All the King’s Men

In 1950s Louisiana, door-to-door brush salesman and parish treasurer Willie Stark (Sean Penn) runs for Governor, under the eye of local politician Duffy (James Gandolfini). A local reporter (Jude Law) takes a personal interest in him, and ends up working for/with Stark, much to the disapproval of his stepfather (Anthony Hopkins) and his childhood companions (Kate Winslet and Mark Ruffalo).
It’s hard not to get excited with a cast that deep (as well as the likes of Kevin Dunn, Jackie Earle Haley, Patricia Clarkson and Glenn Morshower), under the direction of Steve Zaillian (writer for, amongst others, Schindler’s List, Gangs of New York, Mission Impossible, Moneyball and David Fincher’s The Girl With The Dragon Tattoo), in a film based on the winner of three Oscars in 1949, including Best Picture, and four more nominations, including Best Screenplay. However, as I discussed in a recent list, not all remakes are very good, and as it happens this one is downright terrible. And not just in the sense that it’s disappointing when compared to what those involved could have achieved, it’s terrible when compared to most other films that exist.

You see, the initial paragraph that began this review, the one where the plot of the film was outlined, was adapted from a paragraph I had to look up on Wikipedia. This is due to the plot of the film being almost entirely incomprehensible, and organised in a manner that only exacerbates this situation. To start with, the accents of North America’s deep south are fairly unintelligible to my English ears, and I’m not ashamed to say that at one point I switched on the subtitles, just to try and ascertain what the heck was going on. In fact, the notes I took whilst watching were peppered with more question marks than for any other film.

There is practically no character depth on screen either. Everyone is playing a broad cartoon, especially the oily Gandolfini, although Penn gives him a run for his money. It is very clear that Penn was aiming for a Best Actor Oscar, in much the same way Broderick Crawford received one in the original, but alas he overshot the mark. Penn has always been a great actor, right back to Spicoli in Fast Times at Ridgemont High, but the problem here is his character is almost aggressively unlikeable, even when delivering inspiring, rousing speeched, with his arms gesticulating wildly, like a marionette caught in a ceiling fan. Anthony Hopkins is reduced to doddering around underneath a horrendous hair-do, given the film’s moral compass and a hobby of assembling miniature catapults, and everyone else is given almost nothing to do. Even Jude Law, the lead, is bland and left little impact, and Kate Winslet was distracting, but only because the golden colour of her hair really didn’t suit her otherwise pale complexion.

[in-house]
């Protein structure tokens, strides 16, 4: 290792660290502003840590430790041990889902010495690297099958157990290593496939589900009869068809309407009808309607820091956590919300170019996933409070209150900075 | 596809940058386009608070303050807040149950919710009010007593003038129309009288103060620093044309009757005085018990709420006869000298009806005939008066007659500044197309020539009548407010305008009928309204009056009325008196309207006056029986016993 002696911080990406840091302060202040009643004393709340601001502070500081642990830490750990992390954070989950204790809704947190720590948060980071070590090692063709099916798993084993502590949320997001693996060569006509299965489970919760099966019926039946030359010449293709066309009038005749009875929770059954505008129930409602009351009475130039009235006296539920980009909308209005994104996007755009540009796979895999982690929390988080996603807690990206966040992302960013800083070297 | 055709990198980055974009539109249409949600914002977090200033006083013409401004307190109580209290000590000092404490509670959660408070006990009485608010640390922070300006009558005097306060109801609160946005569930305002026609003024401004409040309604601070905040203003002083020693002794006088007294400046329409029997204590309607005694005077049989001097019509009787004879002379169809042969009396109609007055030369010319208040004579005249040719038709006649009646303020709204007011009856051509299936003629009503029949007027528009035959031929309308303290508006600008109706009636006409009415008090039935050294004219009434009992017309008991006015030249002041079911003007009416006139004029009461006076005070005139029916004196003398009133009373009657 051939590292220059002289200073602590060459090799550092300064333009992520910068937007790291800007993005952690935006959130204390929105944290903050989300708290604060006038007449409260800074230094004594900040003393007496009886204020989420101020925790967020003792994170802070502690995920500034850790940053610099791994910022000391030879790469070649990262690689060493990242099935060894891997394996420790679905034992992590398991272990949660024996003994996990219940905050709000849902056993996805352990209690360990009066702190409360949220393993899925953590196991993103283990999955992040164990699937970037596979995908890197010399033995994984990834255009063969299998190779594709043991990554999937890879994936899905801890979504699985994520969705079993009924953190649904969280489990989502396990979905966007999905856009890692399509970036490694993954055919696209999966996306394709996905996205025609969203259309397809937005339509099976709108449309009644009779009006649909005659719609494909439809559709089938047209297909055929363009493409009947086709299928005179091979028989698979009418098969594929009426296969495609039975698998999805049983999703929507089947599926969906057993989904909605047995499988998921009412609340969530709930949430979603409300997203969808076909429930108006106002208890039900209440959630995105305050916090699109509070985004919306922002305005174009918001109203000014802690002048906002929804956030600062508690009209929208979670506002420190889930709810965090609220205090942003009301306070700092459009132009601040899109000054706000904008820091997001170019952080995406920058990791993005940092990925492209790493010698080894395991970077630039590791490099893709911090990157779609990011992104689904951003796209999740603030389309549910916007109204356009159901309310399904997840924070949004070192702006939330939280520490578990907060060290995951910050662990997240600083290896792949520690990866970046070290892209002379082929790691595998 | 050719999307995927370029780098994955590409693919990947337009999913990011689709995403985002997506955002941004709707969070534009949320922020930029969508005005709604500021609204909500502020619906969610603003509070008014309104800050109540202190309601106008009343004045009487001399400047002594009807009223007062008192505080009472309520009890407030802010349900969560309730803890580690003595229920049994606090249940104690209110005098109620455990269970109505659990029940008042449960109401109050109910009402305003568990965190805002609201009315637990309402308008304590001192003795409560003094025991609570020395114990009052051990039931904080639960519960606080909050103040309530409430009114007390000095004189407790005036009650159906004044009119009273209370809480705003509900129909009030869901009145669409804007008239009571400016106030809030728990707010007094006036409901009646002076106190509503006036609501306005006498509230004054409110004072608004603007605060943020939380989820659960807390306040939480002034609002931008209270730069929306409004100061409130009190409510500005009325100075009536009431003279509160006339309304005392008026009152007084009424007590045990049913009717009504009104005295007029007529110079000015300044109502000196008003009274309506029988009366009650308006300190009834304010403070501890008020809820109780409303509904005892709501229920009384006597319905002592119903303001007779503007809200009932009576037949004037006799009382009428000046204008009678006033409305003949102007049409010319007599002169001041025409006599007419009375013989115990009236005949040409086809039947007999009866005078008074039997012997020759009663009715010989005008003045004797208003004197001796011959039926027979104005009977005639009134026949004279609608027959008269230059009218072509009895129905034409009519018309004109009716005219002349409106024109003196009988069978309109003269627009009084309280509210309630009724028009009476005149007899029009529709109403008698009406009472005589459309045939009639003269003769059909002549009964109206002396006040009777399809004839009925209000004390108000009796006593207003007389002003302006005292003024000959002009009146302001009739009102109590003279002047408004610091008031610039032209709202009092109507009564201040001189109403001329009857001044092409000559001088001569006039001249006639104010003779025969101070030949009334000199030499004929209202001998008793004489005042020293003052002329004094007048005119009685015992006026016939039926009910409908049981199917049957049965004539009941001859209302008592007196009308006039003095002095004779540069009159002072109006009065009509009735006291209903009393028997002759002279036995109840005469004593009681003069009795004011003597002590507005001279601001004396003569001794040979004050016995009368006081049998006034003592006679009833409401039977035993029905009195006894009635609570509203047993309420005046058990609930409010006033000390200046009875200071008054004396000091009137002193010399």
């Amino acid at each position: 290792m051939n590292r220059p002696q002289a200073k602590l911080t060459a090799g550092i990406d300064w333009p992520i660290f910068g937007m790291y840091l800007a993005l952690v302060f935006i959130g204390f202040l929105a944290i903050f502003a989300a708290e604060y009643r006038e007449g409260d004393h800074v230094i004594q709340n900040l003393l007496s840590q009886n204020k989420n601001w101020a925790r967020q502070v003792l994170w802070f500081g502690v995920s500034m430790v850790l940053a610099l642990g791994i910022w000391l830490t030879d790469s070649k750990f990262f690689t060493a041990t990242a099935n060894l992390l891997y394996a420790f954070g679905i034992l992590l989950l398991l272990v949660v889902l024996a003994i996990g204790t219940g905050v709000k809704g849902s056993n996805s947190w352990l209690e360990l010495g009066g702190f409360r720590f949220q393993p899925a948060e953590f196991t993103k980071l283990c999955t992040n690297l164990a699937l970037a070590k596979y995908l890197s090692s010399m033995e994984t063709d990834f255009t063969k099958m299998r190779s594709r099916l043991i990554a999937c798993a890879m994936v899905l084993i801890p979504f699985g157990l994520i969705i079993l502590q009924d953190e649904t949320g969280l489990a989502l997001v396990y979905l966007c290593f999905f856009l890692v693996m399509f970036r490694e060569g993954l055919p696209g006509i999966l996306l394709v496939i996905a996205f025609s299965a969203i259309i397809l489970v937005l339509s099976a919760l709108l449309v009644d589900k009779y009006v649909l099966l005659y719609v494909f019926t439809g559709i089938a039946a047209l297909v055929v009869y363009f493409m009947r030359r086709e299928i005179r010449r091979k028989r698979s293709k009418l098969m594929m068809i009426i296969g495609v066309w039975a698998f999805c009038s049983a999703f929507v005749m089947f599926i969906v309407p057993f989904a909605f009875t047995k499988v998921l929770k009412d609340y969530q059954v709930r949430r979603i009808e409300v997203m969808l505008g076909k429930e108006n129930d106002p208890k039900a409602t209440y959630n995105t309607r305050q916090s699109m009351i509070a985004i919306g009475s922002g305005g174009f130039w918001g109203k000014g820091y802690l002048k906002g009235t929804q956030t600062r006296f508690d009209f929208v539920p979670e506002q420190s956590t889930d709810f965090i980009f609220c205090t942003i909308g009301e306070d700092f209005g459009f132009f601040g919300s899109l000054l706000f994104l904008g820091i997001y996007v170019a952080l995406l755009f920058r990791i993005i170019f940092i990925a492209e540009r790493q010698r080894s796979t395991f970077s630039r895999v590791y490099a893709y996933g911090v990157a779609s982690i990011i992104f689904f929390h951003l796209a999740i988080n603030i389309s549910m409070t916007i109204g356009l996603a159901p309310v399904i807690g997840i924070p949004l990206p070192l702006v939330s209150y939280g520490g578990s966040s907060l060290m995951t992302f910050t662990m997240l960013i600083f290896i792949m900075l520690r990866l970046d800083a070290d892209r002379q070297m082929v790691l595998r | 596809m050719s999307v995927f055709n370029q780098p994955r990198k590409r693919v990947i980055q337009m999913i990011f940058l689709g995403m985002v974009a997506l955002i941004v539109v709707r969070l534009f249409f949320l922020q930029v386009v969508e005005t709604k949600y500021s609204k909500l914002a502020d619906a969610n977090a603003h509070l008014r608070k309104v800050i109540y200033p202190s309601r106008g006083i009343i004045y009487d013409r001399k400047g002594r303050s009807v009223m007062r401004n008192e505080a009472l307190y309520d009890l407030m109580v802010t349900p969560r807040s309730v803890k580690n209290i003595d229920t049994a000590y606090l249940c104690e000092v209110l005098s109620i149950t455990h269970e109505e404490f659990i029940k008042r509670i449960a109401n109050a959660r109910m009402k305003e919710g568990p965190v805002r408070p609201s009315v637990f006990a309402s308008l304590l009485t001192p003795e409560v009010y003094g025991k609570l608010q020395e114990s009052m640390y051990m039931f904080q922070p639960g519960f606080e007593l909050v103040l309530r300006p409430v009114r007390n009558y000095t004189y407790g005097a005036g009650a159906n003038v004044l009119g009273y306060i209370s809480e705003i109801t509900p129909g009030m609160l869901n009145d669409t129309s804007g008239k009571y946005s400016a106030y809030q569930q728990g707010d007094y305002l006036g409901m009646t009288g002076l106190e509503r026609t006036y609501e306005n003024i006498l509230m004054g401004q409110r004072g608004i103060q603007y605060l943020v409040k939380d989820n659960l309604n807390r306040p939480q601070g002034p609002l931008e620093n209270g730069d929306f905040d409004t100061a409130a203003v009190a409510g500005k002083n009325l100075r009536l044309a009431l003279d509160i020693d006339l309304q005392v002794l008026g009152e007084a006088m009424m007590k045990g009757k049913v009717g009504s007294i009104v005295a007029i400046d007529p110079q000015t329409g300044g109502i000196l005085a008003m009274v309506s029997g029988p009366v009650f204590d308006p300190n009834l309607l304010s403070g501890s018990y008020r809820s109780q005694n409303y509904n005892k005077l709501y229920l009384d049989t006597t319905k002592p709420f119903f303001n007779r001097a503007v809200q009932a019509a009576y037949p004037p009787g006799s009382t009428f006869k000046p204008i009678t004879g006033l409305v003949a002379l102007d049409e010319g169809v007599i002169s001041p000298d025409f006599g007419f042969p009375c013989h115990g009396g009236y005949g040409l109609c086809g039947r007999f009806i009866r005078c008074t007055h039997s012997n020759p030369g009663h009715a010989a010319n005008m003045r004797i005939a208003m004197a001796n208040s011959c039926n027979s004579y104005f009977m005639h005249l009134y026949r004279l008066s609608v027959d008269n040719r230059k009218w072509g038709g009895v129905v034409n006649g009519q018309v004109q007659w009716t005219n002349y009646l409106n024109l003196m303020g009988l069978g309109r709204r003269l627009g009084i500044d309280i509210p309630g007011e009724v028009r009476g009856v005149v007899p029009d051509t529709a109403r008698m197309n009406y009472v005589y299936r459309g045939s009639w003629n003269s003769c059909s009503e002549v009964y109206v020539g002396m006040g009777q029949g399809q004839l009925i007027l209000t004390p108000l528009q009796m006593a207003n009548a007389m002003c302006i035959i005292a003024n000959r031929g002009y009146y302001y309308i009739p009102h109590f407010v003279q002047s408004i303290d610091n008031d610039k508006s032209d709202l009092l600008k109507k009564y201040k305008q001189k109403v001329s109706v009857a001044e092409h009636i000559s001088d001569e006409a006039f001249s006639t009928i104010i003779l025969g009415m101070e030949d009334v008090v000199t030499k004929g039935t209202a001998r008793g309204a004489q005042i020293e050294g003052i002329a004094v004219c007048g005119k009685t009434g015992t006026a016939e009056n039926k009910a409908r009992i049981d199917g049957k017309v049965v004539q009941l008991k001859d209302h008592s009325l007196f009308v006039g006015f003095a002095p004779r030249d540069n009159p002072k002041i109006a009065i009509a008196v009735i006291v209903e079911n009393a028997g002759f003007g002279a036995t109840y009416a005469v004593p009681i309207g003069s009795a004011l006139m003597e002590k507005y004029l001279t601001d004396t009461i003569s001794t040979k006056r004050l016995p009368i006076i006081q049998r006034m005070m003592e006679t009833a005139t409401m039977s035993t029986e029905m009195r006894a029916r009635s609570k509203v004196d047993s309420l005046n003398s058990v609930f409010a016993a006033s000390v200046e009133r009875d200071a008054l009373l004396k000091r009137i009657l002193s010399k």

The one good aspect of the film was the cinematography. The whole film looks amazing, but it’s almost too perfect at times, especially when Winslet enters a room or sits down, as the way she is lit has always been analysed far beyond how natural lighting has any right to work. She always seems to find the exact position where the light will bounce from her hair in the most effective manner, as though she’s just descended from heaven, rather than a dusty back office. The final scene was especially impressive in terms of visual flare, almost entirely illuminated by photographer’s flashes, and it would have left the film on a stunning high note, had I only had some inkling as to the motivations behind each character and why they were acting in such a way. 

That was my main problem with the film – there seems to have been no effort spent in attempting to convey what is going on onscreen to the audience, resulting in a jumbled mess of unlikeable characters doing things we’re fairly sure are unsavoury, but for unknown reasons. Kate Winslet and Mark Ruffalo are briefly introduced on a beach with Jude Law in a gold-tinted flashback approximately fifteen minutes into the story, but there’s no details as to who they are and nothing really happens to them at that time, but after that short scene they aren’t brought back to the film for a good 45 minutes! What makes this worse is Winslet’s involvement becomes the main focus of the second half of this disoriented hash of a film, and Ruffalo is integral to the climax, yet at no point did I feel I had a grasp on exactly who they were i relation to anyone else, other than each other.

In terms of the Kate Winslet films I’d heard of but hadn’t seen before embarking on this journey through her career, this is a definite low point, and one that I cannot recommend for anything other than playing with the sound off, and just looking at the pretty images.

Choose life 3/10

4 thoughts on “All the King’s Men

  1. I just watched the original version of this, which won Best Picture in 1949. The plot is evidently a lot easier to understand in the original version, because I had no trouble at all following along. It's a worthwhile picture. Sounds like the remake was a much better idea than execution.

  2. I'll have to check out the original, thanks for the recommendation. Now that I've read what the plot was supposed to have been, a re-watch of this one would probably make it more cohesive, but I just can't bring myself to waste that kind of time.

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